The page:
China’s central bank has devalued the national currency, the yuan, to its lowest rate against the US dollar in almost three years.
The lender said the move was a “one-off depreciation” of 1.9% in a move to make the exchange rate more market-oriented.
It comes in the wake of a string of weak economic data from the world’s second largest economy.
At the weekend, China reported a sharp fall in exports and a slide in producer prices to a near six-year low in July.
Exports fell by 8.3% in July, far worse than expected and the producer price index was down 5.4% from a year earlier.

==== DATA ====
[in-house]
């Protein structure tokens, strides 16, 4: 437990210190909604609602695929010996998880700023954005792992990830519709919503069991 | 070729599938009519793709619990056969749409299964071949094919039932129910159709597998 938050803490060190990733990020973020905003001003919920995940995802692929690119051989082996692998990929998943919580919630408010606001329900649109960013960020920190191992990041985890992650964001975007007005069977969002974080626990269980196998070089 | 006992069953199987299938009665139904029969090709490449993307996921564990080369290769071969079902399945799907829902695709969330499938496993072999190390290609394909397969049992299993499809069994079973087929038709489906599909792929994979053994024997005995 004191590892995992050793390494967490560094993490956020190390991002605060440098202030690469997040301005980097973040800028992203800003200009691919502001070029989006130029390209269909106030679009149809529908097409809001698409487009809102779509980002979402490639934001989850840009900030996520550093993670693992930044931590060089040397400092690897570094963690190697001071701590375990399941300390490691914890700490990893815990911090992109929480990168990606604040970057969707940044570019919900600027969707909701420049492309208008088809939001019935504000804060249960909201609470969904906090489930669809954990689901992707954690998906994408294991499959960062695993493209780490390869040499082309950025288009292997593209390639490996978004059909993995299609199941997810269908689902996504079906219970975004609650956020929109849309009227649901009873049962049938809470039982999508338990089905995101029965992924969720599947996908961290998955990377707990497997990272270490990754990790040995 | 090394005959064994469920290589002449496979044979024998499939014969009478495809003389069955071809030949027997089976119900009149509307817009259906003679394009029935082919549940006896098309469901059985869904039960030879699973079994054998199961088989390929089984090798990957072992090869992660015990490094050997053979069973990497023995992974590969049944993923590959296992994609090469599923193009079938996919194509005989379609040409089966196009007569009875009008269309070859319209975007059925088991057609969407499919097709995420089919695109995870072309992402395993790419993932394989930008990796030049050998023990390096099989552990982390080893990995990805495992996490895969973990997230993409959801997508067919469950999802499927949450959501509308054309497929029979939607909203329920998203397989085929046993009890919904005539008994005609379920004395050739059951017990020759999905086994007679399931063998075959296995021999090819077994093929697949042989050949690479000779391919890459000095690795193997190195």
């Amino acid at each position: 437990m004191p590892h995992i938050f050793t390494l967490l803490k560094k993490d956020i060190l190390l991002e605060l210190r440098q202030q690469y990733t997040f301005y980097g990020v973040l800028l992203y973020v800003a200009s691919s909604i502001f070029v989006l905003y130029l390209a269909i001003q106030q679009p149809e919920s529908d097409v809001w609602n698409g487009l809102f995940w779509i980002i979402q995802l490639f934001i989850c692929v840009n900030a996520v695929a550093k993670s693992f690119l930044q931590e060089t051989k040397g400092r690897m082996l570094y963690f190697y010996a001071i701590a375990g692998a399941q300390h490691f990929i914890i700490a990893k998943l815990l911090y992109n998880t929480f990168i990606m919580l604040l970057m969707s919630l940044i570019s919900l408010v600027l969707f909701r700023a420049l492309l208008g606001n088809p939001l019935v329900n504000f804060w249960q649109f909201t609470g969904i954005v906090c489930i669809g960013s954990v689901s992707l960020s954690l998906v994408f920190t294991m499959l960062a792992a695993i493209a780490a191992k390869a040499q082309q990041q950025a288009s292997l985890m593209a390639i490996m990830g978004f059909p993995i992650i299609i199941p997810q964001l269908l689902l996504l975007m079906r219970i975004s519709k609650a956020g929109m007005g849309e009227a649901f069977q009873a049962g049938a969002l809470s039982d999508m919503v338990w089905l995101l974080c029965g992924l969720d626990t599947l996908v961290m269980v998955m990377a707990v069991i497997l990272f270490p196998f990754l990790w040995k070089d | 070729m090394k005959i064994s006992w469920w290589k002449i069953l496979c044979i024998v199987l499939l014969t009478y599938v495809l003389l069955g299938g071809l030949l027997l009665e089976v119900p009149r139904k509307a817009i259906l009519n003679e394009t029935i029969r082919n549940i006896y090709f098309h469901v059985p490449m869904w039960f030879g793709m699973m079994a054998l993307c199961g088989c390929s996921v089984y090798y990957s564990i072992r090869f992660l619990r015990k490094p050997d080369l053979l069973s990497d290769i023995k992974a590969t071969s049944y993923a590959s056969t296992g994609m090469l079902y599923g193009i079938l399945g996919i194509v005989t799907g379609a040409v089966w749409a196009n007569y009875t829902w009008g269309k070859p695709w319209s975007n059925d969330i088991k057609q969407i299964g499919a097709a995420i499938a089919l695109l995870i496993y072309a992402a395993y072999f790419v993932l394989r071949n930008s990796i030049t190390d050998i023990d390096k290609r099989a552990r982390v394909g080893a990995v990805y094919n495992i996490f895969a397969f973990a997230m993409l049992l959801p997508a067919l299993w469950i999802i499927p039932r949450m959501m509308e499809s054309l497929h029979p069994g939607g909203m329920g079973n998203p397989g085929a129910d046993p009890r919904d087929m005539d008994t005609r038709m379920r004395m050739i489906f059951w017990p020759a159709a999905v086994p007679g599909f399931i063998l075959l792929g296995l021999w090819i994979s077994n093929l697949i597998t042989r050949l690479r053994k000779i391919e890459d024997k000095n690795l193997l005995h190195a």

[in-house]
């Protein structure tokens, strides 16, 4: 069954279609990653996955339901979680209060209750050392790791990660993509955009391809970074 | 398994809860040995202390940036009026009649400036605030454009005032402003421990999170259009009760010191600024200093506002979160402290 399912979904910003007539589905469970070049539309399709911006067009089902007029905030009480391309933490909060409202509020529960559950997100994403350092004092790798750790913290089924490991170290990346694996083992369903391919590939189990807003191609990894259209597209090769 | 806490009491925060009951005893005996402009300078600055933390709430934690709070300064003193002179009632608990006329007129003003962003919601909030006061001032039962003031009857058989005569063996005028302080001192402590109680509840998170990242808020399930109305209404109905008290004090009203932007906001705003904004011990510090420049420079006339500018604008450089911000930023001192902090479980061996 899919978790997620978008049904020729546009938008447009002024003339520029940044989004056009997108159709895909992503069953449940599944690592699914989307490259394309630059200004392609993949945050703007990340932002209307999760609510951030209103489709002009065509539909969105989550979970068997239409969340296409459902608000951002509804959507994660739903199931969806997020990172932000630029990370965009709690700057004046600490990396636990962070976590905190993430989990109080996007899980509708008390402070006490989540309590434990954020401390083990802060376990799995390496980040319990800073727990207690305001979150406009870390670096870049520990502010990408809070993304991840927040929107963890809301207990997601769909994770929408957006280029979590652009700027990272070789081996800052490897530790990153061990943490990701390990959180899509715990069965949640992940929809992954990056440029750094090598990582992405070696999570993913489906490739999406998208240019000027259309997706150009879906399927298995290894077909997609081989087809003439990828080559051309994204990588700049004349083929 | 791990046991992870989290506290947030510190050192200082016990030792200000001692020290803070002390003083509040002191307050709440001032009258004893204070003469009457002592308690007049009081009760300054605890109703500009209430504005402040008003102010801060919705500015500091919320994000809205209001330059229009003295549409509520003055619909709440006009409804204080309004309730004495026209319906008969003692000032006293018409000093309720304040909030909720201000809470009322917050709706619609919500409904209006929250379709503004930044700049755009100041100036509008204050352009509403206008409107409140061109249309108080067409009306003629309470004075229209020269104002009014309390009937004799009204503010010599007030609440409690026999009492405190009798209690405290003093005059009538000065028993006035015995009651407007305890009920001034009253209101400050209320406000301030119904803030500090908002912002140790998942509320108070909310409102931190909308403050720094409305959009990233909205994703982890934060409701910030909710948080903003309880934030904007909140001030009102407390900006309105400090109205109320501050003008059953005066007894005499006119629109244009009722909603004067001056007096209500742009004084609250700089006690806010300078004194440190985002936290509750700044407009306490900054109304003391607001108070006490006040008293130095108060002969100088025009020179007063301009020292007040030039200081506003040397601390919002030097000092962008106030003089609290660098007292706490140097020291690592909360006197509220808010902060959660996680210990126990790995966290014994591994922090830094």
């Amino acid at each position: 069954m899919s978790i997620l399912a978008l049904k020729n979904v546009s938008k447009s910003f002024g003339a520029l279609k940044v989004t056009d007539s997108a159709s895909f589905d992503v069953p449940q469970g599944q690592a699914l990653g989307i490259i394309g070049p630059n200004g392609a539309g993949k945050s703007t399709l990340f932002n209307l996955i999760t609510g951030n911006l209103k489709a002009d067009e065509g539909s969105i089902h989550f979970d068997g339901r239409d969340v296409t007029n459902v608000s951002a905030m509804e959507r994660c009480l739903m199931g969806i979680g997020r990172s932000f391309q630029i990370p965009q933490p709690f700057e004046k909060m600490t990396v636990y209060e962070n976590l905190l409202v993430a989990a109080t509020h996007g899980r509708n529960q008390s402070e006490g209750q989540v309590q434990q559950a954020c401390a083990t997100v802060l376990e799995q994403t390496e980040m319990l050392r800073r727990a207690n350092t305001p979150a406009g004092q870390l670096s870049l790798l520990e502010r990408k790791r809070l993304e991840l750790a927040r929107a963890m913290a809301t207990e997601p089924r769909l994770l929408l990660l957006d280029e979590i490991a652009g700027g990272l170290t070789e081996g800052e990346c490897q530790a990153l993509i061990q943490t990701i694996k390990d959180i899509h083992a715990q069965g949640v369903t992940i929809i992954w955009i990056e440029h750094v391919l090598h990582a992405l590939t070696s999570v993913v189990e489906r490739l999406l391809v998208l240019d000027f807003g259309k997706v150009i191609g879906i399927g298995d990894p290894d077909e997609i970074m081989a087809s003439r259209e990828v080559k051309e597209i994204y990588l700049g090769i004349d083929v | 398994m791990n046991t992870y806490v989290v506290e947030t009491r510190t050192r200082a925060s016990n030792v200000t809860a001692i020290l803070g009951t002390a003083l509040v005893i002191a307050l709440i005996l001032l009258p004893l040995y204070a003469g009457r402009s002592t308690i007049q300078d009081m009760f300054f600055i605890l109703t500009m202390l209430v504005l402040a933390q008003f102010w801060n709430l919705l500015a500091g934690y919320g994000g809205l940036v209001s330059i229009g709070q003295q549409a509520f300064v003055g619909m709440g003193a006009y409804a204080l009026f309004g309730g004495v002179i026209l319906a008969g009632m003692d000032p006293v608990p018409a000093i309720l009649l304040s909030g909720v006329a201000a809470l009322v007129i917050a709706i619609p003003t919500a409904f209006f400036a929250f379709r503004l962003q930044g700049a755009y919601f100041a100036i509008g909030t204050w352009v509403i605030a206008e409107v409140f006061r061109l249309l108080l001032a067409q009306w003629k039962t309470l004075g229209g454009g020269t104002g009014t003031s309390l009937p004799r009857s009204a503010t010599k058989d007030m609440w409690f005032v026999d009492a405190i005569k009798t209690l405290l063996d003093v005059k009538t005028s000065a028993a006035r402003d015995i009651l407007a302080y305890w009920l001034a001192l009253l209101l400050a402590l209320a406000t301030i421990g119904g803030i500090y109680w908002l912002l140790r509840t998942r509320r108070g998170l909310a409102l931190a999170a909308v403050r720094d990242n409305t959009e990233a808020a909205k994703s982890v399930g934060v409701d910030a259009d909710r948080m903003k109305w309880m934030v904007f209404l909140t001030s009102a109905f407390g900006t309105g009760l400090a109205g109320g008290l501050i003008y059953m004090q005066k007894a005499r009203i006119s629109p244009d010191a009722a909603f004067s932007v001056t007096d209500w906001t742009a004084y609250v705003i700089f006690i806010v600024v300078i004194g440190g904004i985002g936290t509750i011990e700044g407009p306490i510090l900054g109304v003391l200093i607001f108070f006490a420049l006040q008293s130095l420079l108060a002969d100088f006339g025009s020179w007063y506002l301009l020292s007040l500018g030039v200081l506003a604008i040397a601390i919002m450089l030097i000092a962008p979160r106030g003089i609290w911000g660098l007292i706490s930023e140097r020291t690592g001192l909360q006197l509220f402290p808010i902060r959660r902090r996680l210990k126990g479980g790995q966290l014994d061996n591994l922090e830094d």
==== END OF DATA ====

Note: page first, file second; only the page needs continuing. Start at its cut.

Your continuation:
The midpoint for the yuan is now set at 6.2298 to $1, up from 6.1162 yuan on Monday.
The People’s Bank of China (POBC) manages the rate through the official midpoint, from which trade can rise or fall 2% on any given day.
This article is for general information purposes only. It is not investment advice or a solution to buy or sell securities. Opinions are the authors; not necessarily that of OANDA Corporation or any of its affiliates, subsidiaries, officers or directors. Leveraged trading is high risk and not suitable for all. You could lose all of your deposited funds.